A few words of disclaimer and disclosure before proceeding…
Carl Sagan…and his 1980 TV series COSMOS: A PERSONAL VOYAGE…mean a great deal to me. My father was an author, and received communications from Carl discussing how Sagan’s fictional foray CONTACT was partially influenced by my dad’s writings. I hold the original COSMOS as a high watermark in informational television: it’s a soaring, spectacular, and bold effort to humanize and make relevant notions so enormous, and so provocative, that they are literally too daunting for most of us to wrap our brains around. And, for the most part, that series succeeded brilliantly.
As such, it was with tremendous enthusiasm that I greeted word that the series would be resurrected - under the watchful eye of Ann Druyan, Sagan’s wife, and Neil deGrasse Tyson - the most impassioned, eloquent, and effective communicator of science alive today. But there were also…questions. Should COSMOS even be attempted twice? Can lighting strike twice? Above all, can the COSMOS zeitgeist be resurrected for a modern, more cynical, more challenging audience?
Based on a review copy of the first episode of the show, the answer is…quite simply…
Viewers deeply mired in Sagan’s original iteration may be taken back by a few cosmetic changes here: gone is any semblance of the masterful soundscape which so vividly defined the 1980_s version. No Vangelis. No classical music. No ‘vision’ in terms of overall ambient atmosphere. This COSMOS is scored by Alan Silvestri (BACK TO THE FUTURE, PREDATOR), who goes for an entirely different vibe here. The soundscape of the original was often graceful, surreal, and elegant - Silvestri goes for a bolder, more adventuresome, travelogue approach with all original music (in this installment, at least). An unfortunate call? Not at all…but also not what fans of the classic series might be expecting.
Another stylistic variation is the incorporation of significant quantities of animation. Many of the live-action dramatizations seen in the original show are supplanted here by animated segments, evidently realized via artists hand picked by Executive Producer Seth MacFarlane. While these sections work well enough, their approach and aesthetic is markedly different from the show wrapped around it…it’s hard not to be pulled out of the magic Tyson and first installment helmer Brannon Braga are working to achieve. A more graceful way to present these sequences might have been found.
Such quibbles aside, COSMOS takes flight very quickly and doesn’t let go of its viewers. Saganisms about here, and…while this COSMOS is more of a reboot than a continuation…there are ample call backs to the original show’s iconography, both obvious and subtle. Sagan’s ‘Ship of the Imagination’ is back as well - sleeker and badassified...
[when watching the show, note the interactivity of the ship’s viewing portals with Tyson’s wardrobe]
Notably, the VFX in the new COSMOS are easily among the most spectacular work ever brought to television. Moments of the first episode are truly, breathtakingly stunning. Period.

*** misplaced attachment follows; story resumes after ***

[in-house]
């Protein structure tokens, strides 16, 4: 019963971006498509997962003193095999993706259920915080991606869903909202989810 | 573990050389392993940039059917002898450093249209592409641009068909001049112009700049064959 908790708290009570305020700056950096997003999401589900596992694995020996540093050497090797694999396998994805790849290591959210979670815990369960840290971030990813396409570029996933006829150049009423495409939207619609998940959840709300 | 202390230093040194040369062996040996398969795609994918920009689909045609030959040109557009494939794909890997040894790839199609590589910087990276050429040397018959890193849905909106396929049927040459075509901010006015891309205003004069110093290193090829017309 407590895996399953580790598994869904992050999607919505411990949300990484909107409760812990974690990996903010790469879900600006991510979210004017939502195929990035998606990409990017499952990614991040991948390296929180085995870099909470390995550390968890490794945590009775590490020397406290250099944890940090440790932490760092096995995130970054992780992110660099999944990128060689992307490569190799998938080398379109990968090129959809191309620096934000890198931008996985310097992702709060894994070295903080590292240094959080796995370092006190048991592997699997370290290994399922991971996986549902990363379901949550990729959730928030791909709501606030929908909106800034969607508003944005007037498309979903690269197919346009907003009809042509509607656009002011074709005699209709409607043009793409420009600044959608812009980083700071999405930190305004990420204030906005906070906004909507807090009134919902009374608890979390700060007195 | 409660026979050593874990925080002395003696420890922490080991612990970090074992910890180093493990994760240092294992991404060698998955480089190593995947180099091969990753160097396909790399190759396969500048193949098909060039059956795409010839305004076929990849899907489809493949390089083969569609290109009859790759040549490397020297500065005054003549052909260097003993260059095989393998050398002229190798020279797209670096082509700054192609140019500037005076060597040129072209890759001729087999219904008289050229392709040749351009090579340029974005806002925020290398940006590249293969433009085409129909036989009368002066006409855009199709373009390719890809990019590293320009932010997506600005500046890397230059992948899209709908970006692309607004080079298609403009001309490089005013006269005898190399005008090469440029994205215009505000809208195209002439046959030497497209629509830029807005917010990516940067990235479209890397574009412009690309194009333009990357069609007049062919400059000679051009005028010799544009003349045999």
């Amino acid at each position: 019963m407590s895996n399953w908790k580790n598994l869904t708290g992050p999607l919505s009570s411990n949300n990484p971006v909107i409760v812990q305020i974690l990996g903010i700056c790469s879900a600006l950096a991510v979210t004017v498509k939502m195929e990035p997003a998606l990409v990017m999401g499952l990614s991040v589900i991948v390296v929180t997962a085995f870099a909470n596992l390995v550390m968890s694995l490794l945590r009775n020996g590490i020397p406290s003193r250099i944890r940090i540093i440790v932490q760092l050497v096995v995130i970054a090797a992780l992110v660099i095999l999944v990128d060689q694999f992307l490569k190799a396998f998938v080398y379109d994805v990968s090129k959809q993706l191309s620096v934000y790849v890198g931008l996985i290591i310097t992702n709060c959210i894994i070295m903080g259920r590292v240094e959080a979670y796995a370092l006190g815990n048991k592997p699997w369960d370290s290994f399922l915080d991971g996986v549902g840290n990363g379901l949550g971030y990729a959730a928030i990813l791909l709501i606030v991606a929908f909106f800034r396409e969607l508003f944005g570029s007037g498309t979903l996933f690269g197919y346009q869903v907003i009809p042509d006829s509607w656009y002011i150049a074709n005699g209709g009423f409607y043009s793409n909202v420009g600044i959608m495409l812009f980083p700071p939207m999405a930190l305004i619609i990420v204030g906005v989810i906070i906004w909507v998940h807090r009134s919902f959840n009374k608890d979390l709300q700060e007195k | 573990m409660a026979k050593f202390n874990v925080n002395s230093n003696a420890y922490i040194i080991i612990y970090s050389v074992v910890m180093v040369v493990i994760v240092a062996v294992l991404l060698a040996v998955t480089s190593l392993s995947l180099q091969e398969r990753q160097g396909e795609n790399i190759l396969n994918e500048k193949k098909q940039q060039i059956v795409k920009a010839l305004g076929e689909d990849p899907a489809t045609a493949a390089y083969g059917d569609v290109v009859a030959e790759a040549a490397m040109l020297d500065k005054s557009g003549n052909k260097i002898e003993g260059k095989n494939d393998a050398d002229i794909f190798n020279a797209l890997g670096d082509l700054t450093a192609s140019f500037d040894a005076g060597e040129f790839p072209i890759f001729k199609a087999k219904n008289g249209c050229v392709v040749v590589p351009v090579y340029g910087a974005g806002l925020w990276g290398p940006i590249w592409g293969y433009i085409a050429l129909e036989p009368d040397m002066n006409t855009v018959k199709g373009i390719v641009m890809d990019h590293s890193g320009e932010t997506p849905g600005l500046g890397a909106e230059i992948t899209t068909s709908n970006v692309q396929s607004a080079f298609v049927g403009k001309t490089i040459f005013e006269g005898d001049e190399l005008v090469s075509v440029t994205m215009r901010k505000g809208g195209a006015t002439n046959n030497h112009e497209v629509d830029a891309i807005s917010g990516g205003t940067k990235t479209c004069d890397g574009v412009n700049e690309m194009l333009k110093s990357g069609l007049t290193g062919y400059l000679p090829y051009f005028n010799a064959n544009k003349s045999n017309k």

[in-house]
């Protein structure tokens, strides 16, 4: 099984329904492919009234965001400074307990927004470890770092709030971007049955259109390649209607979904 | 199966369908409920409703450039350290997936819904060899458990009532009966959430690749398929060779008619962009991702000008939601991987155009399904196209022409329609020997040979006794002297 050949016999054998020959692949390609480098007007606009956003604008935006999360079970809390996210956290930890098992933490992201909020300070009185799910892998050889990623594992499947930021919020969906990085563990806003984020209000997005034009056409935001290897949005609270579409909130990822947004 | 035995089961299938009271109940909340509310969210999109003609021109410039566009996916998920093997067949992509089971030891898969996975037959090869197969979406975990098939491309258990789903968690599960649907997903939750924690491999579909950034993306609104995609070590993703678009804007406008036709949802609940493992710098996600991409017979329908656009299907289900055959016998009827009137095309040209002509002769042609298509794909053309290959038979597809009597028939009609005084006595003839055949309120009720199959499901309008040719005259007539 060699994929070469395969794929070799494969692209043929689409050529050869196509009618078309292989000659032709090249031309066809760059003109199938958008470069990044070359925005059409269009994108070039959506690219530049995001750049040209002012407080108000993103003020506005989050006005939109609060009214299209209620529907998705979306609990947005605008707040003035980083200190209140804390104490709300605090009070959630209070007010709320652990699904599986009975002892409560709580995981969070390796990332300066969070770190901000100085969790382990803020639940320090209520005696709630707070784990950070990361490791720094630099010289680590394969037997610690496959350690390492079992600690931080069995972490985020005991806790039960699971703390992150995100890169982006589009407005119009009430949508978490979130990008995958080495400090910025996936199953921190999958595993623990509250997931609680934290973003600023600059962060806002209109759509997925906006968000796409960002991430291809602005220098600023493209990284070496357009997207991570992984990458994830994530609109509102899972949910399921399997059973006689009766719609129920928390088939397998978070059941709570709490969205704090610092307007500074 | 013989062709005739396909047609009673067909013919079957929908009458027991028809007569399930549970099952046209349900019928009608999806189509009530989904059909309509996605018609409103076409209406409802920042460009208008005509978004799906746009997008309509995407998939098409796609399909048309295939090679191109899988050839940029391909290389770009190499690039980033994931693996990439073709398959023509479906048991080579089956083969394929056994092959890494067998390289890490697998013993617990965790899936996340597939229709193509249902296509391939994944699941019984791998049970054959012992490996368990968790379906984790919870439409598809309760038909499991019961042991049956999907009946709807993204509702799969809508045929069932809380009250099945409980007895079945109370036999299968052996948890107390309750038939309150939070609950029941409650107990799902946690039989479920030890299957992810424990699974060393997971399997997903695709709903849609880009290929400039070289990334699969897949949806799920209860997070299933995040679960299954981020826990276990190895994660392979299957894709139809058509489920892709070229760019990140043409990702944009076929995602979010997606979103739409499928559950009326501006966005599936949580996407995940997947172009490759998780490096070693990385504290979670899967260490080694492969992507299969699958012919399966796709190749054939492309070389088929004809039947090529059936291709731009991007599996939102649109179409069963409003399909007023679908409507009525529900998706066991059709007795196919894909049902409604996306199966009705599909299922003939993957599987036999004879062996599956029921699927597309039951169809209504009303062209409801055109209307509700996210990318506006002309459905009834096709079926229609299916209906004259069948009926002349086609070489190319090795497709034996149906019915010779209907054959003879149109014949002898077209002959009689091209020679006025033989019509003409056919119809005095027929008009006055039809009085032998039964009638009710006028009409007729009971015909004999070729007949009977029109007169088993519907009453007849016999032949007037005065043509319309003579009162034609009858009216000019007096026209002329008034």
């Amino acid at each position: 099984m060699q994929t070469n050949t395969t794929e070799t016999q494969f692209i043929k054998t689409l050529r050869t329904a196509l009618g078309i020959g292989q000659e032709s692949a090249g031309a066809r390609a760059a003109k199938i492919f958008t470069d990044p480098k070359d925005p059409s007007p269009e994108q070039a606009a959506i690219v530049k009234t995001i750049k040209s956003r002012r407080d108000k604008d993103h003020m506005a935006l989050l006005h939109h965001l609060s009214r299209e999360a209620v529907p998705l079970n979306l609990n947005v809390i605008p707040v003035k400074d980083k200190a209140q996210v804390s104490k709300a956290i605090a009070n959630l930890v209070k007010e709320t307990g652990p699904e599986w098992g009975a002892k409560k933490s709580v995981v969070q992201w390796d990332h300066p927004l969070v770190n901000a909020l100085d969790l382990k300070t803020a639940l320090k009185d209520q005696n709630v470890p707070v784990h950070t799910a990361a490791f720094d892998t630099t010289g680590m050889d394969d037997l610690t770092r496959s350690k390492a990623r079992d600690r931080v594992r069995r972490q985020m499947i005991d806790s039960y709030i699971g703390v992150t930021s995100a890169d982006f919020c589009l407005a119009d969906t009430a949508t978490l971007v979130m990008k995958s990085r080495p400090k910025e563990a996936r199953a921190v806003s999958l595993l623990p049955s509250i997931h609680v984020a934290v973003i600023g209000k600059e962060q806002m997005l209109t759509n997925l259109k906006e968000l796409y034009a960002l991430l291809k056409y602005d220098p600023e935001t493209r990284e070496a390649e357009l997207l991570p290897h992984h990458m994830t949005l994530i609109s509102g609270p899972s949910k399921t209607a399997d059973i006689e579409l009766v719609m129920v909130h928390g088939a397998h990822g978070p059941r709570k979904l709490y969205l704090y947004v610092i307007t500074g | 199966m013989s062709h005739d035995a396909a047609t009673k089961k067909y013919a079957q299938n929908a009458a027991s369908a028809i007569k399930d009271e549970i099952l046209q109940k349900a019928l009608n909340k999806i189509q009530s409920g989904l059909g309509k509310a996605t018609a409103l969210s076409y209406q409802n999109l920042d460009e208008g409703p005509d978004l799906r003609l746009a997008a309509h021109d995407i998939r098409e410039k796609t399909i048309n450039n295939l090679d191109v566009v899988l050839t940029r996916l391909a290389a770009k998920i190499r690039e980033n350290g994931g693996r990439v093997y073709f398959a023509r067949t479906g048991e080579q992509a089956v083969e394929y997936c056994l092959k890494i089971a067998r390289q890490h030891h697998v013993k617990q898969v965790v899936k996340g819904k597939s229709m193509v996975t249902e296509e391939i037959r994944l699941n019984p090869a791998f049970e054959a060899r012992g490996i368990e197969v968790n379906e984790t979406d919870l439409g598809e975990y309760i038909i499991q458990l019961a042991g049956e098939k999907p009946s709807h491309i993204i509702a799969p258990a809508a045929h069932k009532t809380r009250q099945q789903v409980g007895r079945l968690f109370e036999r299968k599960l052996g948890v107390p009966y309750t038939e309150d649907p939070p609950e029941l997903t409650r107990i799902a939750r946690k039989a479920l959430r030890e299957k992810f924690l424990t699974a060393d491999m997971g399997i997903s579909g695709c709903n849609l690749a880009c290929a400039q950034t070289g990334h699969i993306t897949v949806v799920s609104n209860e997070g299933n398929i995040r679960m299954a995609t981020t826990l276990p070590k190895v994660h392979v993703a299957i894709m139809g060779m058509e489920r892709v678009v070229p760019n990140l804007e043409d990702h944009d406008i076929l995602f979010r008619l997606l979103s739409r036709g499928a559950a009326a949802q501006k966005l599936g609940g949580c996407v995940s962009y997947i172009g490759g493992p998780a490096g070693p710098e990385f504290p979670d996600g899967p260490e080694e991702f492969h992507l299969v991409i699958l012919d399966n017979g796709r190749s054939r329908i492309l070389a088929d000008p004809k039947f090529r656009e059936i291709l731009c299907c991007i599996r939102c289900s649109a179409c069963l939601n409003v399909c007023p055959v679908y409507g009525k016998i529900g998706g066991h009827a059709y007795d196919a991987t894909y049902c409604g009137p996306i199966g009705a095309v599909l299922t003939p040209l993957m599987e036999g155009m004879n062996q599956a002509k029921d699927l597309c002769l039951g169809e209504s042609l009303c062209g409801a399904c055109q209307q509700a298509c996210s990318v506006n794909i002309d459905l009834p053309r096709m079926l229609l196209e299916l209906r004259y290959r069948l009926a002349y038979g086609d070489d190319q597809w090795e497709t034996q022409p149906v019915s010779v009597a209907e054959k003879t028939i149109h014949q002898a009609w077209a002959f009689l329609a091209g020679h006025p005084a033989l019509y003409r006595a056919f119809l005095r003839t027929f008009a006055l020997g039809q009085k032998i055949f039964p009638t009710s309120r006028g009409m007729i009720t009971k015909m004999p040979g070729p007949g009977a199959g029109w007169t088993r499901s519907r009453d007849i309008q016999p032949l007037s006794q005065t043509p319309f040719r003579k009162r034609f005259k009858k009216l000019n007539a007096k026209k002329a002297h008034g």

The launch episode - Standing Up in the Milky Way - is divided into a few distinctive parts: Tyson’s brief introduction, a whirlwind tour thorough the known universe, the afore-mentioned animated aside chronicling the tales and woes of Giordano Bruno (a Dominican friar in the the 15/1600s who had all the right ideas about the universe at all the wrong times), concluding with a reprise of Sagan’s fabled Cosmic Calendar. It is in this sequence where Tyson, Braga, the VFX team, and all involved swing for the fence and truly knock the ball out of the park.
The final fifteen or twenty minutes of SUITMW are visually mesmerizing, emotionally impactful, and masterfully bring home the humbling impact of who we are as a species, and how minuscule all of our hopes, dreams, loves, hates, angers, fears, accomplishments and failures are when compared to the unspeakable enormity - and utter indifference - of time and space.
While much of Sagan’s graceful and poetic elegance supplanted here by Tyson’s considerably more everyman enthusiasm, there are also moments in the premiere episode - especially when Tyson is speaking in VO - when one can almost hear him channeling Sagan. He does Sagan proud - and you can hear his devotion to, and love of, this material. Not surprisingly, one instantly accepts, without reservation, Tyson’s evangelical certainty that what he’s telling us about is important. And, by allowing him to guide an exploration of who and why we are as a species, we also come to understand why what he’s saying it’s important.
I watched COSMOS: A SPACETIME ODYSSEY with my lady and our seven year old son. By the time it was over, my lady said that Neil deGrasse Tyson was her new hero. Our seven year old has been asking for ‘more episodes’ since our screening last week. Every day…day after day…COSMOS has left him wanting to learn and expand and experience and relate to the world around him more than ever before. He’s even hoping for COSMOS LEGO sets - perhaps the highest tribute any child could afford a show.
If this series serves no other purpose than igniting the imaginations of the next generation, and opening their minds and spirits to the way things are, and the way things could be? Then it will be invaluable. But COSMOS: A SPACETIME ODYSSEY looks to be more than that. It’s a wake up call for all of us made of starstuff - and a potent and necessary reminder that the best reason to grow and reach outward is to better understand ourselves.
COSMOS: A SPACETIME ODYSSEY premieres Sunday across an impressive array of networks: learn where you can see it HERE.